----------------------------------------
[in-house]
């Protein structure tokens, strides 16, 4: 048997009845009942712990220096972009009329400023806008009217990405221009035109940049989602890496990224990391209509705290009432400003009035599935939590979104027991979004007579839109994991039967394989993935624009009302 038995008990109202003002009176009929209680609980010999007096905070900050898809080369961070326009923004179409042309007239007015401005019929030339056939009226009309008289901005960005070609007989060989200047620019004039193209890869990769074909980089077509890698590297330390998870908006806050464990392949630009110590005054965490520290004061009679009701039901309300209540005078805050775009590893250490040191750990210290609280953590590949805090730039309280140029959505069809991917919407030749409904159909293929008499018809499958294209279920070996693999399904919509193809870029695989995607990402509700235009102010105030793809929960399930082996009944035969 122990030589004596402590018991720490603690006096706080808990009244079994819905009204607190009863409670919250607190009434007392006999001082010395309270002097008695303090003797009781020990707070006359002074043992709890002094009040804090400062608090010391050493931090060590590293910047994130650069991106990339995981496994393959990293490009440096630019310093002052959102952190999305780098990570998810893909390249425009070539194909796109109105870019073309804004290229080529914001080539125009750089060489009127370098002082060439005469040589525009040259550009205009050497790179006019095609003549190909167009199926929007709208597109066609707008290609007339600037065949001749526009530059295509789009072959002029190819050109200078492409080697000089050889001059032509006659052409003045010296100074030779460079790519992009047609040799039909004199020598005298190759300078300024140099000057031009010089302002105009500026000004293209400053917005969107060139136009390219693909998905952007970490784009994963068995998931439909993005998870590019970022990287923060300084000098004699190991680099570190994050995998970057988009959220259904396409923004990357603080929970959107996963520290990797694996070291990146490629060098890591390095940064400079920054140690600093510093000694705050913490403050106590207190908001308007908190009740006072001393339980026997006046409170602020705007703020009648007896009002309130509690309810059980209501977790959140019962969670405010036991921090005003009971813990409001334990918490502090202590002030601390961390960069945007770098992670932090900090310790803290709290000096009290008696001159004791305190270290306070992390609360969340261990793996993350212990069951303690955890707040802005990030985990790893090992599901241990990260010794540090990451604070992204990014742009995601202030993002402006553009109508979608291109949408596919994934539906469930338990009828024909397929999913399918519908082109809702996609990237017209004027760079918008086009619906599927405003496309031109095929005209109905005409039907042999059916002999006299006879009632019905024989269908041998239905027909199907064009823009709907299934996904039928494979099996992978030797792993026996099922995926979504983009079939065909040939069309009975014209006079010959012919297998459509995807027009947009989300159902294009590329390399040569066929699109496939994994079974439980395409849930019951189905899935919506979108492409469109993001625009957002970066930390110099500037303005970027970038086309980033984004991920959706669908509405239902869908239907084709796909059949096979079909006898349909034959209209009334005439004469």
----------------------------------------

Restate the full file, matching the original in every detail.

[in-house]
């Protein structure tokens, strides 16, 4: 048997009845009942712990220096972009009329400023806008009217990405221009035109940049989602890496990224990391209509705290009432400003009035599935939590979104027991979004007579839109994991039967394989993935624009009302 038995008990109202003002009176009929209680609980010999007096905070900050898809080369961070326009923004179409042309007239007015401005019929030339056939009226009309008289901005960005070609007989060989200047620019004039193209890869990769074909980089077509890698590297330390998870908006806050464990392949630009110590005054965490520290004061009679009701039901309300209540005078805050775009590893250490040191750990210290609280953590590949805090730039309280140029959505069809991917919407030749409904159909293929008499018809499958294209279920070996693999399904919509193809870029695989995607990402509700235009102010105030793809929960399930082996009944035969 122990030589004596402590018991720490603690006096706080808990009244079994819905009204607190009863409670919250607190009434007392006999001082010395309270002097008695303090003797009781020990707070006359002074043992709890002094009040804090400062608090010391050493931090060590590293910047994130650069991106990339995981496994393959990293490009440096630019310093002052959102952190999305780098990570998810893909390249425009070539194909796109109105870019073309804004290229080529914001080539125009750089060489009127370098002082060439005469040589525009040259550009205009050497790179006019095609003549190909167009199926929007709208597109066609707008290609007339600037065949001749526009530059295509789009072959002029190819050109200078492409080697000089050889001059032509006659052409003045010296100074030779460079790519992009047609040799039909004199020598005298190759300078300024140099000057031009010089302002105009500026000004293209400053917005969107060139136009390219693909998905952007970490784009994963068995998931439909993005998870590019970022990287923060300084000098004699190991680099570190994050995998970057988009959220259904396409923004990357603080929970959107996963520290990797694996070291990146490629060098890591390095940064400079920054140690600093510093000694705050913490403050106590207190908001308007908190009740006072001393339980026997006046409170602020705007703020009648007896009002309130509690309810059980209501977790959140019962969670405010036991921090005003009971813990409001334990918490502090202590002030601390961390960069945007770098992670932090900090310790803290709290000096009290008696001159004791305190270290306070992390609360969340261990793996993350212990069951303690955890707040802005990030985990790893090992599901241990990260010794540090990451604070992204990014742009995601202030993002402006553009109508979608291109949408596919994934539906469930338990009828024909397929999913399918519908082109809702996609990237017209004027760079918008086009619906599927405003496309031109095929005209109905005409039907042999059916002999006299006879009632019905024989269908041998239905027909199907064009823009709907299934996904039928494979099996992978030797792993026996099922995926979504983009079939065909040939069309009975014209006079010959012919297998459509995807027009947009989300159902294009590329390399040569066929699109496939994994079974439980395409849930019951189905899935919506979108492409469109993001625009957002970066930390110099500037303005970027970038086309980033984004991920959706669908509405239902869908239907084709796909059949096979079909006898349909034959209209009334005439004469």